MIT has been working on a prototype for a time of flight (TOF) microwave camera that can image objects through walls in 3D. The concept is a cross between a visible light camera and a radar imaging system. Like radar, microwaves disregard visual obstructions like darkness or walls. However unlike radar they can still detect the angled surfaces typically used to render stealth aircraft invisible. Since it is also camera-like, MIT has been able to use computational-imaging techniques to develop a low cost, high resolution imaging system. It can do 3D imaging using TOF. The TOF camera releases bursts of microwaves and then tracks how long it takes for them to bounce off something and return to the sensor. The distance of the object can then be calculated. MIT’s camera has a temporal resolution of 200 picoseconds, allowing it to resolve distances with an accuracy of 6 cm, enough for usable 3-D imaging.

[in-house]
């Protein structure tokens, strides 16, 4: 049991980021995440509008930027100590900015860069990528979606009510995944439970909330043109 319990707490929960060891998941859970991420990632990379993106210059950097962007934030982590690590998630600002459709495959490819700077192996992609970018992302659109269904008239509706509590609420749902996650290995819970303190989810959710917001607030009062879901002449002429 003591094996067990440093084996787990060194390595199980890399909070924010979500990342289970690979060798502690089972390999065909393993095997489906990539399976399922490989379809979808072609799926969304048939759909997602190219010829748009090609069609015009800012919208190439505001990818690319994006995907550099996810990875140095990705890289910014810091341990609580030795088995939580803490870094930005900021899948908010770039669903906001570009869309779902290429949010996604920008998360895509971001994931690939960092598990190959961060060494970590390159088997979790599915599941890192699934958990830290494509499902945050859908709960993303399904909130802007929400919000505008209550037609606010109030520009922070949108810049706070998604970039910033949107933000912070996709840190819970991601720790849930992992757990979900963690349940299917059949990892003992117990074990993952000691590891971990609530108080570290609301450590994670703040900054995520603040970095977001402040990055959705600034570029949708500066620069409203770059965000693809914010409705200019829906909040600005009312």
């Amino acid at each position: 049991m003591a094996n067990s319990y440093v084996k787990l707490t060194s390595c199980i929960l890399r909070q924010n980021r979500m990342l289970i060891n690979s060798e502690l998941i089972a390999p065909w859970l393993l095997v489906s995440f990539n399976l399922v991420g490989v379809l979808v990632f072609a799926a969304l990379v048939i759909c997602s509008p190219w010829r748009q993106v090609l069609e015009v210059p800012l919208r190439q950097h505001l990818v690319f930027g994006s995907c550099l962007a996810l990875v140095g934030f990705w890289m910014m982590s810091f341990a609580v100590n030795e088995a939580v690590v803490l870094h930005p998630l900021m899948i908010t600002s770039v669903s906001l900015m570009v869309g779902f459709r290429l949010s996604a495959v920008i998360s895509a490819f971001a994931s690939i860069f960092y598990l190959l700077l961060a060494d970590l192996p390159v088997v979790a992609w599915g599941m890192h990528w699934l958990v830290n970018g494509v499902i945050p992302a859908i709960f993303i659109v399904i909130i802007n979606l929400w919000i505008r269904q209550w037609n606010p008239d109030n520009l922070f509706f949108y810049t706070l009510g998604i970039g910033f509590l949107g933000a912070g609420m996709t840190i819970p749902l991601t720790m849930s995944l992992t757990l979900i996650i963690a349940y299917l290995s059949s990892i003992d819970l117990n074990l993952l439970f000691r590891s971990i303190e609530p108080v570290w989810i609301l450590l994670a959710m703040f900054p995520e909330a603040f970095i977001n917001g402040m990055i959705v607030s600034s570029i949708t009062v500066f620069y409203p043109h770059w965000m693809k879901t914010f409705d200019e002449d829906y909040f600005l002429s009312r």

The current prototype is not yet portable. The reflector is over a meter wide, and in order to acquire an image it has to be mechanically scanned along the entire focal plane, a process that takes something like an hour. MIT says that they are working on other ways to make it more efficient, including using reconfigurable focal-plane sensors or shrinking the transmission wavelength from microwave (3 cm) down to millimeter wave (5 mm), which would significantly reduce the size of the reflector. The camera could also be used in helping locate survivors in disaster scenarios.